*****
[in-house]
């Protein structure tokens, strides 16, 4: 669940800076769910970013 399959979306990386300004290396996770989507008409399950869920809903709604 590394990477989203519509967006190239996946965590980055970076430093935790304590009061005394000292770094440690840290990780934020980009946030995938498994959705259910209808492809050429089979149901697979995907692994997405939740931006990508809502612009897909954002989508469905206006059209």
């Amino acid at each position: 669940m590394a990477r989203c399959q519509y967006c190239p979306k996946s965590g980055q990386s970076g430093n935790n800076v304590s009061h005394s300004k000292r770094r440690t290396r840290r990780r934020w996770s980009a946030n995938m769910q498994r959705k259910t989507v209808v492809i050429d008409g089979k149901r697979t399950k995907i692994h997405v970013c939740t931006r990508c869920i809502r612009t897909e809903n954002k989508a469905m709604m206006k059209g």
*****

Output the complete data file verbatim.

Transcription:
[in-house]
């Protein structure tokens, strides 16, 4: 669940800076769910970013 399959979306990386300004290396996770989507008409399950869920809903709604 590394990477989203519509967006190239996946965590980055970076430093935790304590009061005394000292770094440690840290990780934020980009946030995938498994959705259910209808492809050429089979149901697979995907692994997405939740931006990508809502612009897909954002989508469905206006059209």
């Amino acid at each position: 669940m590394a990477r989203c399959q519509y967006c190239p979306k996946s965590g980055q990386s970076g430093n935790n800076v304590s009061h005394s300004k000292r770094r440690t290396r840290r990780r934020w996770s980009a946030n995938m769910q498994r959705k259910t989507v209808v492809i050429d008409g089979k149901r697979t399950k995907i692994h997405v970013c939740t931006r990508c869920i809502r612009t897909e809903n954002k989508a469905m709604m206006k059209g």